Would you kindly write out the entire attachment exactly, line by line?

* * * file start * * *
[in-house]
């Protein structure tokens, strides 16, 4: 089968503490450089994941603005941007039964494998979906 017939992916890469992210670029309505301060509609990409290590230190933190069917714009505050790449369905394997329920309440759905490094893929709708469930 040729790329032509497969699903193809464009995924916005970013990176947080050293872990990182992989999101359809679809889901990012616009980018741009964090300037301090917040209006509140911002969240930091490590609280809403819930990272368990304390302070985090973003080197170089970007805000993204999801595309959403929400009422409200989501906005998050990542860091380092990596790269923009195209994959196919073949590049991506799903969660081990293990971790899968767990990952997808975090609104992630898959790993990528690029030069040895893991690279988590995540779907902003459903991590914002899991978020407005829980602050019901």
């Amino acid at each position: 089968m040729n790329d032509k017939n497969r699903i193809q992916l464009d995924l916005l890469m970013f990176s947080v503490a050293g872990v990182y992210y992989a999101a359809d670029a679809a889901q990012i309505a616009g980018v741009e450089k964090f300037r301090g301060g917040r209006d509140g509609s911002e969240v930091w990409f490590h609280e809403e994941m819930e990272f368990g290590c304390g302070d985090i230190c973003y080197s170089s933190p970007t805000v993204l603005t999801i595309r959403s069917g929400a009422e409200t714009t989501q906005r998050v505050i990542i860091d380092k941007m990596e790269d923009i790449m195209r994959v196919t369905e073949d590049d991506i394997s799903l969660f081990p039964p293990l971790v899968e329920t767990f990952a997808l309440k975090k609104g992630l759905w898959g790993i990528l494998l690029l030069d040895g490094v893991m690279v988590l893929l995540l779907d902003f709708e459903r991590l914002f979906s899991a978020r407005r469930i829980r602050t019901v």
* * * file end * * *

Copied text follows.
[in-house]
């Protein structure tokens, strides 16, 4: 089968503490450089994941603005941007039964494998979906 017939992916890469992210670029309505301060509609990409290590230190933190069917714009505050790449369905394997329920309440759905490094893929709708469930 040729790329032509497969699903193809464009995924916005970013990176947080050293872990990182992989999101359809679809889901990012616009980018741009964090300037301090917040209006509140911002969240930091490590609280809403819930990272368990304390302070985090973003080197170089970007805000993204999801595309959403929400009422409200989501906005998050990542860091380092990596790269923009195209994959196919073949590049991506799903969660081990293990971790899968767990990952997808975090609104992630898959790993990528690029030069040895893991690279988590995540779907902003459903991590914002899991978020407005829980602050019901």
């Amino acid at each position: 089968m040729n790329d032509k017939n497969r699903i193809q992916l464009d995924l916005l890469m970013f990176s947080v503490a050293g872990v990182y992210y992989a999101a359809d670029a679809a889901q990012i309505a616009g980018v741009e450089k964090f300037r301090g301060g917040r209006d509140g509609s911002e969240v930091w990409f490590h609280e809403e994941m819930e990272f368990g290590c304390g302070d985090i230190c973003y080197s170089s933190p970007t805000v993204l603005t999801i595309r959403s069917g929400a009422e409200t714009t989501q906005r998050v505050i990542i860091d380092k941007m990596e790269d923009i790449m195209r994959v196919t369905e073949d590049d991506i394997s799903l969660f081990p039964p293990l971790v899968e329920t767990f990952a997808l309440k975090k609104g992630l759905w898959g790993i990528l494998l690029l030069d040895g490094v893991m690279v988590l893929l995540l779907d902003f709708e459903r991590l914002f979906s899991a978020r407005r469930i829980r602050t019901v």